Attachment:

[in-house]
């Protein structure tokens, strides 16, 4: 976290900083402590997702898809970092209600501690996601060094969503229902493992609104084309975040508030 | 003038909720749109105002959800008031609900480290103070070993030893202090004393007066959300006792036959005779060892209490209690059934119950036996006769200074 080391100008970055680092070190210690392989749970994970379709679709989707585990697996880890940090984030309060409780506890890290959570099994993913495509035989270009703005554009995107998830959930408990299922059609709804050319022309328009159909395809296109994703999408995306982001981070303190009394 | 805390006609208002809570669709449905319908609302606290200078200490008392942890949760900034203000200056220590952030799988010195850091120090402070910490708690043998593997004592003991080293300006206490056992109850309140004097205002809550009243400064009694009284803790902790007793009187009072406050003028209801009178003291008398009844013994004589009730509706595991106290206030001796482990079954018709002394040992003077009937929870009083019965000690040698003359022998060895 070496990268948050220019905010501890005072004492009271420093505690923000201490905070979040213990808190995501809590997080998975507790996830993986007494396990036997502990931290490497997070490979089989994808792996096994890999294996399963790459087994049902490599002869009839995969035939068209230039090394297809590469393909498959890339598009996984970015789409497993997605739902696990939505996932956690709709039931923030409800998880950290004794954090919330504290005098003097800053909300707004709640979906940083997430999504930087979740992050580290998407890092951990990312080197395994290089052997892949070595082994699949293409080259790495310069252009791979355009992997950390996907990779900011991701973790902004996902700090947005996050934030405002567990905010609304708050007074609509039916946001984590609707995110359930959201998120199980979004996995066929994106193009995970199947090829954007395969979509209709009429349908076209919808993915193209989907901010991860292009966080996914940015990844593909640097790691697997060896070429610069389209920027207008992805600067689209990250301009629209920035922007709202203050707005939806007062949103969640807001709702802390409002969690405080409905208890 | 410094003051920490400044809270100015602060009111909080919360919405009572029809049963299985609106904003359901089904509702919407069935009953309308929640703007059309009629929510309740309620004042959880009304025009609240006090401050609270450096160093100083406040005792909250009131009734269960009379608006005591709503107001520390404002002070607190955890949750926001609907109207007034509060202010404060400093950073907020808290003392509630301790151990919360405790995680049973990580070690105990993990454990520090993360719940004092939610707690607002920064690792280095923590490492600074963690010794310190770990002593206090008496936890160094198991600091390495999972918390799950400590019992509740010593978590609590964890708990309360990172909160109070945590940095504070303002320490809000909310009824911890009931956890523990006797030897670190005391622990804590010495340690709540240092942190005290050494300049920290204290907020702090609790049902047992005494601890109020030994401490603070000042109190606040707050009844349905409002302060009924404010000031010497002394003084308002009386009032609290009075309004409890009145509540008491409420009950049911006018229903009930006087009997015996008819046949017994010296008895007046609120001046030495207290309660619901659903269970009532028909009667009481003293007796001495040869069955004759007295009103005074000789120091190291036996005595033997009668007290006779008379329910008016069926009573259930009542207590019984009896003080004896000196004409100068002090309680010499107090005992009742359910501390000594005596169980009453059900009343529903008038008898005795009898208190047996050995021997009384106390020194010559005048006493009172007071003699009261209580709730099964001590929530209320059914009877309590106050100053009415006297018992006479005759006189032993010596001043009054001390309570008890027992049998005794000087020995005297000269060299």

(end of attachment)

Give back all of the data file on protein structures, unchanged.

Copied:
[in-house]
């Protein structure tokens, strides 16, 4: 976290900083402590997702898809970092209600501690996601060094969503229902493992609104084309975040508030 | 003038909720749109105002959800008031609900480290103070070993030893202090004393007066959300006792036959005779060892209490209690059934119950036996006769200074 080391100008970055680092070190210690392989749970994970379709679709989707585990697996880890940090984030309060409780506890890290959570099994993913495509035989270009703005554009995107998830959930408990299922059609709804050319022309328009159909395809296109994703999408995306982001981070303190009394 | 805390006609208002809570669709449905319908609302606290200078200490008392942890949760900034203000200056220590952030799988010195850091120090402070910490708690043998593997004592003991080293300006206490056992109850309140004097205002809550009243400064009694009284803790902790007793009187009072406050003028209801009178003291008398009844013994004589009730509706595991106290206030001796482990079954018709002394040992003077009937929870009083019965000690040698003359022998060895 070496990268948050220019905010501890005072004492009271420093505690923000201490905070979040213990808190995501809590997080998975507790996830993986007494396990036997502990931290490497997070490979089989994808792996096994890999294996399963790459087994049902490599002869009839995969035939068209230039090394297809590469393909498959890339598009996984970015789409497993997605739902696990939505996932956690709709039931923030409800998880950290004794954090919330504290005098003097800053909300707004709640979906940083997430999504930087979740992050580290998407890092951990990312080197395994290089052997892949070595082994699949293409080259790495310069252009791979355009992997950390996907990779900011991701973790902004996902700090947005996050934030405002567990905010609304708050007074609509039916946001984590609707995110359930959201998120199980979004996995066929994106193009995970199947090829954007395969979509209709009429349908076209919808993915193209989907901010991860292009966080996914940015990844593909640097790691697997060896070429610069389209920027207008992805600067689209990250301009629209920035922007709202203050707005939806007062949103969640807001709702802390409002969690405080409905208890 | 410094003051920490400044809270100015602060009111909080919360919405009572029809049963299985609106904003359901089904509702919407069935009953309308929640703007059309009629929510309740309620004042959880009304025009609240006090401050609270450096160093100083406040005792909250009131009734269960009379608006005591709503107001520390404002002070607190955890949750926001609907109207007034509060202010404060400093950073907020808290003392509630301790151990919360405790995680049973990580070690105990993990454990520090993360719940004092939610707690607002920064690792280095923590490492600074963690010794310190770990002593206090008496936890160094198991600091390495999972918390799950400590019992509740010593978590609590964890708990309360990172909160109070945590940095504070303002320490809000909310009824911890009931956890523990006797030897670190005391622990804590010495340690709540240092942190005290050494300049920290204290907020702090609790049902047992005494601890109020030994401490603070000042109190606040707050009844349905409002302060009924404010000031010497002394003084308002009386009032609290009075309004409890009145509540008491409420009950049911006018229903009930006087009997015996008819046949017994010296008895007046609120001046030495207290309660619901659903269970009532028909009667009481003293007796001495040869069955004759007295009103005074000789120091190291036996005595033997009668007290006779008379329910008016069926009573259930009542207590019984009896003080004896000196004409100068002090309680010499107090005992009742359910501390000594005596169980009453059900009343529903008038008898005795009898208190047996050995021997009384106390020194010559005048006493009172007071003699009261209580709730099964001590929530209320059914009877309590106050100053009415006297018992006479005759006189032993010596001043009054001390309570008890027992049998005794000087020995005297000269060299």